Frequently Asked Questions
What were the Loan Funds?
The Loan Funds were institutions that provided credit to the poor. Each operated in a small geographical area, typically covering a parish. The loans granted were for a small amount and for short duration and were given to fund capital projects such as the purchase of livestock. Security for the loan was provided by two other individuals whose names are given in the loan records.
When did they operate?
The first Loan Fund was set up by Dean Jonathan Swift in Dublin in the 1720s. The number of Loan Funds increased rapidly in the years before the Great Famine, when it is estimated that up to 20% of the Irish population were receiving credit from these funds. The Famine decimated the Loan Funds and none survived in the Skibbereen area. However, elsewhere some Loan Funds survived into the 20th century.
Why are they important?
Some Loan Fund records survive. The surviving records are often the only record we have of the ‘ordinary people’ of the pre-Famine era.
Even more importantly, in the early 1850s, the government initiated follow up reports on the activities of some of the Loan Funds. These follow up reports record the impact of the Famine on the poorer sections of society. They are often the only official records that detail who died during the Famine and who emigrated in its immediate aftermath.
What do the records contain?
There are two types of records: Loan records and Follow-Up records.
The Loan records detail the date and amount of the loan. They also recorded the name and townland of the borrower. The borrower was required to have two guarantors or sureties. The names and townland of those who acted as guarantors were also recorded.
The Follow-Up records give the name and townland of the individual and the dates of any associated loans. The inspector, usually a local police constable, was then required to obtain three pieces of information on the individual - if individual resided in the townland on the date the loan was given; what was then the condition of the individual and what is currently the condition of the individual. A typical return read: "He resided there, he was then a small farmer and he has since gone to America. "
How do I search the records?
You can search the database by visiting the Search Page. The following search form appears:
To run a search you must enter either a
First Name or Last Name or a Fund name and press the "Search" button. Wildcard characters: * for multiple characters and. for a single character are allowed. The search boxes are not case sensitive. You can also filter your search to an individual Loan Fund by choosing a fund from the "Fund" drop down list.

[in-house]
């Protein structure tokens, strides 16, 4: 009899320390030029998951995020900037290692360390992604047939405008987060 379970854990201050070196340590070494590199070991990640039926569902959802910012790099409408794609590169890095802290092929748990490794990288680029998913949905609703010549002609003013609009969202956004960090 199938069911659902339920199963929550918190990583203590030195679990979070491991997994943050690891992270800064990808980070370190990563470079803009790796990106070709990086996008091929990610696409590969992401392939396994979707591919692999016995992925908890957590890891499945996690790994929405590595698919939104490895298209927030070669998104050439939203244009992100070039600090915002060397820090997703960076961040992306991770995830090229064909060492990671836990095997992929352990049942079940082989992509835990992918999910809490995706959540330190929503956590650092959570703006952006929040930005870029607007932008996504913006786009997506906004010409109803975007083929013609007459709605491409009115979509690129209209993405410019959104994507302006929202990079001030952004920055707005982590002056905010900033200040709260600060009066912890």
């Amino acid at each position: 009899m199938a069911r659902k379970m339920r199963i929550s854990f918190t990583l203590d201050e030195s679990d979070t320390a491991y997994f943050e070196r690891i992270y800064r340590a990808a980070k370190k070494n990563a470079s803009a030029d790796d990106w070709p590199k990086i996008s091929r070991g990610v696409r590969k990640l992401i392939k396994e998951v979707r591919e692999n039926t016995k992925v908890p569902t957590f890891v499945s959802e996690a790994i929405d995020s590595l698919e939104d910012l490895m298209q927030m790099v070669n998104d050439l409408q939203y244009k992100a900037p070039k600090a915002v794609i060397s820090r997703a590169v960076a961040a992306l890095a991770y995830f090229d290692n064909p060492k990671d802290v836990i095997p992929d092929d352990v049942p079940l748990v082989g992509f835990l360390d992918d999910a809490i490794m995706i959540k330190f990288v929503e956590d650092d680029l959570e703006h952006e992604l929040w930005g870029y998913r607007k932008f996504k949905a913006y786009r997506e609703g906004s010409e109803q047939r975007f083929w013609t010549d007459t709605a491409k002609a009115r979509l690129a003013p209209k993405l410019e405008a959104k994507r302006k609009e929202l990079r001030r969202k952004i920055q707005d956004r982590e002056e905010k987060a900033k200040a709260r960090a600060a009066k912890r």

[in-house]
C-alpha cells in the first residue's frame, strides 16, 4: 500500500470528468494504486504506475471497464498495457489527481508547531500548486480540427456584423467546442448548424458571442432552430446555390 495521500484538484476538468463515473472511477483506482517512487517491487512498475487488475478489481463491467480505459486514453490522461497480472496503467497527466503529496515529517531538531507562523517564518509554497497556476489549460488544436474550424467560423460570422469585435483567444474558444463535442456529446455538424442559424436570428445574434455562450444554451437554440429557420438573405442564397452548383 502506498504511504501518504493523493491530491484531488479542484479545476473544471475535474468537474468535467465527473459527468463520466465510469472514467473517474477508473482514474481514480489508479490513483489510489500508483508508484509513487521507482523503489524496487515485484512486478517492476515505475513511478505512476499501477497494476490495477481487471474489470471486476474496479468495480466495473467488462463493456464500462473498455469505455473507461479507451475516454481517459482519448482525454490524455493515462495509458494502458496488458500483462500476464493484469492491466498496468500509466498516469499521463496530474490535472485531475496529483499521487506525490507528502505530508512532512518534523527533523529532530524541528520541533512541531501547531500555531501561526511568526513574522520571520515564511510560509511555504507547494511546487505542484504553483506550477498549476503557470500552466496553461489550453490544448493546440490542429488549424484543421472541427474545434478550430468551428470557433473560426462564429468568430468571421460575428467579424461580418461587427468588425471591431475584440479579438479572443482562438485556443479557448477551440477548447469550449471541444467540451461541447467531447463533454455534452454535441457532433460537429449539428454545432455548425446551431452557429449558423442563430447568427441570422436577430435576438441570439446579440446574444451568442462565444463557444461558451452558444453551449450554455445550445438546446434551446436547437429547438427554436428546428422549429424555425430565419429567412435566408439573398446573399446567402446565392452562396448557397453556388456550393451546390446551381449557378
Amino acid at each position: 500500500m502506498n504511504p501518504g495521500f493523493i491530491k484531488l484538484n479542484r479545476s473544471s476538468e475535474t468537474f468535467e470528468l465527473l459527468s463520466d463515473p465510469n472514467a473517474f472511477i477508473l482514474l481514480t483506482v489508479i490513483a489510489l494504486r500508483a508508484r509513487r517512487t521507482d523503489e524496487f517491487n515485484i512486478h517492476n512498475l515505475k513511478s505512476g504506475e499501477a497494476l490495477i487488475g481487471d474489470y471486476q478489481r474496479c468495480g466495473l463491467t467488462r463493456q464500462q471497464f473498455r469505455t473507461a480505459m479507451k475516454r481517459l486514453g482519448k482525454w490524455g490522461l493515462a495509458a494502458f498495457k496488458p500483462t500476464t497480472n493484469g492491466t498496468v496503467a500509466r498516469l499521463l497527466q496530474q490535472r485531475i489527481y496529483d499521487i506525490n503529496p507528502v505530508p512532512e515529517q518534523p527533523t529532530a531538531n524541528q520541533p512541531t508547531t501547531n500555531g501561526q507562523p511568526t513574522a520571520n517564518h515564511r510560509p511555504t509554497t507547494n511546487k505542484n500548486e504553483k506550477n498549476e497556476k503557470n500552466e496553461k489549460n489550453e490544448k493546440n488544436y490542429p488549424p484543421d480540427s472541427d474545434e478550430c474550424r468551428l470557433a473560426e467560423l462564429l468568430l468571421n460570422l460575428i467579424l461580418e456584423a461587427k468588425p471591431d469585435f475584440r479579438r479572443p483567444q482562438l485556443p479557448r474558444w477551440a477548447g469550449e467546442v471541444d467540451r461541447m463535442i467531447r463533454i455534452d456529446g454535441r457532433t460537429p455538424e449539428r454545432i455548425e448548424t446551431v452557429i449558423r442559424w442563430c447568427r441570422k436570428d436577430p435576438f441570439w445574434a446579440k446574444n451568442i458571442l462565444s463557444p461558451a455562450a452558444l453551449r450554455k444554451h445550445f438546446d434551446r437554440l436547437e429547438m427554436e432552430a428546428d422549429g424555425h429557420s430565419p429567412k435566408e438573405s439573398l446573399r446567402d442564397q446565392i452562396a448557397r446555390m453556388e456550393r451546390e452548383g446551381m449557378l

Where matches are found the results are grouped by the role of the individual i.e. either Borrower, Surety (Guarantor) or Follow Up. The number of records of each role is also displayed. Below is the result for a search on the name "Denis Murphy"
To view the details associated with the individual and the role click on the "View" link on the right of the record. The follow is the result of clicking on the "View" link of Denis Murphy, Borrower.
To return to the full search results click on the "Back to Search Results" link.
The "Reset" button clears all the fields on the search page and allows you start a new search from fresh.
What does "Use Sounds Like" checkbox do?
Clicking this checkbox brings back extra results for your search. As well as the entered Last Name the results will also include names that have the same phonetic sound as the entered value. Also our "Sounds Like" has been especially developed for Irish surnames. In the 19th century the O' and Mc were often dropped from start of Irish names. By clicking on the "Use Sounds Like" results are returned for a name regardless whether the O' or Mc were used. For example a search for the surname O'Driscoll with the "Use Sounds Like" will return results for O'Driscoll and Driscoll plus names that are phonetically close to O'Driscoll.
I want to find out more about the Loan Funds, what do I do?
The surviving records of the Irish Loan Fund are in the British National Archive in Kew, London. Strangely, given their importance and the fact the records have survived the Irish Loan Funds have been largely ignored by Irish scholars. However two Canadian academics; Arthur Sweetman and Aidan Hollis, have published a number of papers on the Loan Funds. An internet search for "Irish Loan Funds" will provide links to their work.
I have encountered an error what do I do?
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